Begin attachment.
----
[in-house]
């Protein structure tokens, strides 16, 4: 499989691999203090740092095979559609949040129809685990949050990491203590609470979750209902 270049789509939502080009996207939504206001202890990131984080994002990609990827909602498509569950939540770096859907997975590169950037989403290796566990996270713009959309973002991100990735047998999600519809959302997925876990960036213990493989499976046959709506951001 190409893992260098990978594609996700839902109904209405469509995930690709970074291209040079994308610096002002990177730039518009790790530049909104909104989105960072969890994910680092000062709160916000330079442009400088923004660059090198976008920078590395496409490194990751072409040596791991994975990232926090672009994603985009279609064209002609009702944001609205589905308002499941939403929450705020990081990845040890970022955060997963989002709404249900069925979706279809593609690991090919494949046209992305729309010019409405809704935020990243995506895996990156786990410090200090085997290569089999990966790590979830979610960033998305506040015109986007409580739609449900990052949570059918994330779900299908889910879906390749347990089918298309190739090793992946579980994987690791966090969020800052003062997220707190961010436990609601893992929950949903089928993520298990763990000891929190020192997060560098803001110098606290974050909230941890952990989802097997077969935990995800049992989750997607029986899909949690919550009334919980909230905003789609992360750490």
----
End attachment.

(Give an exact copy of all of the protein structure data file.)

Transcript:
[in-house]
């Protein structure tokens, strides 16, 4: 499989691999203090740092095979559609949040129809685990949050990491203590609470979750209902 270049789509939502080009996207939504206001202890990131984080994002990609990827909602498509569950939540770096859907997975590169950037989403290796566990996270713009959309973002991100990735047998999600519809959302997925876990960036213990493989499976046959709506951001 190409893992260098990978594609996700839902109904209405469509995930690709970074291209040079994308610096002002990177730039518009790790530049909104909104989105960072969890994910680092000062709160916000330079442009400088923004660059090198976008920078590395496409490194990751072409040596791991994975990232926090672009994603985009279609064209002609009702944001609205589905308002499941939403929450705020990081990845040890970022955060997963989002709404249900069925979706279809593609690991090919494949046209992305729309010019409405809704935020990243995506895996990156786990410090200090085997290569089999990966790590979830979610960033998305506040015109986007409580739609449900990052949570059918994330779900299908889910879906390749347990089918298309190739090793992946579980994987690791966090969020800052003062997220707190961010436990609601893992929950949903089928993520298990763990000891929190020192997060560098803001110098606290974050909230941890952990989802097997077969935990995800049992989750997607029986899909949690919550009334919980909230905003789609992360750490």